Wednesday, January 9, 2019
Vincent Geloso, Bates College Vadim Kufenko, University of Hohenheim - Institute of Economics, and Alex Arsenault Morin, Queen's University (Canada), Faculty of Arts & Science, Department of Economics, have a new paper on Monopsony and Industrial Development in Nineteenth Century Quebec: The Impact of Seigneurial Tenure.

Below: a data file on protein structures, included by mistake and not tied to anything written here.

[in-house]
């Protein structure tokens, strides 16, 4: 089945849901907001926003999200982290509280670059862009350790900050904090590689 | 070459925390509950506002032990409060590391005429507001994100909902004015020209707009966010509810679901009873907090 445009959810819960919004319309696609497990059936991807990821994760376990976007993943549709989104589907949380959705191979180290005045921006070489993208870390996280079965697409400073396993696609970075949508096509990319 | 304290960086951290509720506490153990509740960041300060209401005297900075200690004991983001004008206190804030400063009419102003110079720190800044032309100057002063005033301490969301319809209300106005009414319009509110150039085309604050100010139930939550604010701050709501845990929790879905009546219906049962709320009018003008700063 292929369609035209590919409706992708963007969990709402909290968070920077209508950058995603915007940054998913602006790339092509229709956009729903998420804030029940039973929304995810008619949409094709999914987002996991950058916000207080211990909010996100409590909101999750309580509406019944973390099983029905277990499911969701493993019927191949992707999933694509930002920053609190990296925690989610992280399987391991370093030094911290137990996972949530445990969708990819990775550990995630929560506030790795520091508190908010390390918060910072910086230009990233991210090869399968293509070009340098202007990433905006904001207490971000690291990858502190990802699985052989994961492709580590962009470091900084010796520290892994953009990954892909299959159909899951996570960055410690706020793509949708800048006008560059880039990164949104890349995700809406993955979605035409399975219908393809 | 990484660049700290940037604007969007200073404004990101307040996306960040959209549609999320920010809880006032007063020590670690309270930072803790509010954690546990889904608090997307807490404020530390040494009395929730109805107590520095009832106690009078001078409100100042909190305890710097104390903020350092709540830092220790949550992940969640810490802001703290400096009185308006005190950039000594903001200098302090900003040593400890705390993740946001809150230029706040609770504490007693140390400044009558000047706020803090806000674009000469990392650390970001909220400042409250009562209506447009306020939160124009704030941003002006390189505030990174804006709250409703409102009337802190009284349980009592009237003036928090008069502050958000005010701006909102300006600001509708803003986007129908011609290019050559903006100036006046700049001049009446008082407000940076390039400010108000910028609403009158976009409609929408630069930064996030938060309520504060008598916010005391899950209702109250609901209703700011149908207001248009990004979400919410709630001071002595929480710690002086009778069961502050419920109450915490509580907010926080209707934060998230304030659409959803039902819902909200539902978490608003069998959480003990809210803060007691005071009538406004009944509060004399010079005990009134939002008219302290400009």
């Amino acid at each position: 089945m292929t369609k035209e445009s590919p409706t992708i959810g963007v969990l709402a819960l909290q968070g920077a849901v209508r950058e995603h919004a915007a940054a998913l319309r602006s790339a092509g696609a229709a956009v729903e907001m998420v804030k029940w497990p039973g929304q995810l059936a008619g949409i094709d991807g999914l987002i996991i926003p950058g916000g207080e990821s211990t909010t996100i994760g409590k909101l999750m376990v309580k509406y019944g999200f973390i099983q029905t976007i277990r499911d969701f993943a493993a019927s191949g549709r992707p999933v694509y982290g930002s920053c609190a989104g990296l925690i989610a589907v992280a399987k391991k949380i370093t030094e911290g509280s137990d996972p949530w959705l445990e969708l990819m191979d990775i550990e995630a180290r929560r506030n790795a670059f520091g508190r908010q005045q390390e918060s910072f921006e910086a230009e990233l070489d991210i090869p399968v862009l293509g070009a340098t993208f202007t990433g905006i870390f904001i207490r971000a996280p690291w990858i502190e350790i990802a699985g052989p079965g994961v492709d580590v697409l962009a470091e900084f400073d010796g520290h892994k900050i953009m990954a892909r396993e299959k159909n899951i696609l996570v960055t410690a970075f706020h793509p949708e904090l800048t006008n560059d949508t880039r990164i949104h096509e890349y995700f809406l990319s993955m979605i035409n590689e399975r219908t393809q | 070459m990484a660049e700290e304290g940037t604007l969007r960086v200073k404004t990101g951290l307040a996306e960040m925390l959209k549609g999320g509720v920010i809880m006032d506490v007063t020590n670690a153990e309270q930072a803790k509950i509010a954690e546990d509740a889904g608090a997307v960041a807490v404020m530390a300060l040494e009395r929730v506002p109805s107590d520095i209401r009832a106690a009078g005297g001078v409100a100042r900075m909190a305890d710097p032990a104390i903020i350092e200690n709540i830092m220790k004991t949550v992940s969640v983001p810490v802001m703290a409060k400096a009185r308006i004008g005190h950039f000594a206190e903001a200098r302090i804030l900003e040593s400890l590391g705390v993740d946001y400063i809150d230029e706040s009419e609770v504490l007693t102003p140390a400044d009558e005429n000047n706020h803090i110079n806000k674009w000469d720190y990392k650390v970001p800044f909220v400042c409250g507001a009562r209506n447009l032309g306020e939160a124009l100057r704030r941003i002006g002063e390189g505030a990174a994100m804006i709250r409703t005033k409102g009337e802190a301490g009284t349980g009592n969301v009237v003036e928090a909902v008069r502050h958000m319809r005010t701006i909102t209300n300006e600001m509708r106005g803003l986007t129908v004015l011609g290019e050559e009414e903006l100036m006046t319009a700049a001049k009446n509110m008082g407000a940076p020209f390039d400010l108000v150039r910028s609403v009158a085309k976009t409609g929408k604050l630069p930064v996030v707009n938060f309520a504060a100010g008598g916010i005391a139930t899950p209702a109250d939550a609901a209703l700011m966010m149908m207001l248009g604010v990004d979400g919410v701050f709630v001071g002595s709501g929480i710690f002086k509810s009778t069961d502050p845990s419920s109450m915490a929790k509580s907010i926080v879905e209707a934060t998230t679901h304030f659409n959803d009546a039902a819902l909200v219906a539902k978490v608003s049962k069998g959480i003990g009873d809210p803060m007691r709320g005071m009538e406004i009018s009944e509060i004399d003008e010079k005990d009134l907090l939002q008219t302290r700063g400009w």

ABSTRACT: We argue that the system of seigneurial tenure used in the province of Quebec until the mid-nineteenth century -- a system which allowed significant market power in the establishment of plants, factories and mills, combined with restrictions on the mobility of the labor force within each seigneurial estate -- is best understood as a system of regionalized monopsonies in the non-farm sector. Seigneurs had incentives to reduce their employment in those sectors to reduce wage rates. We use the fact that later, with the Constitutional Act of 1791, all new settled lands had to be settled under a different system (British land laws). This fact lends itself efficiently to a regression discontinuity design. Using wages contained in the 1831 census, we find strong evidence that the monopsonist features of seigneurial tenure depressed wages and industrial development.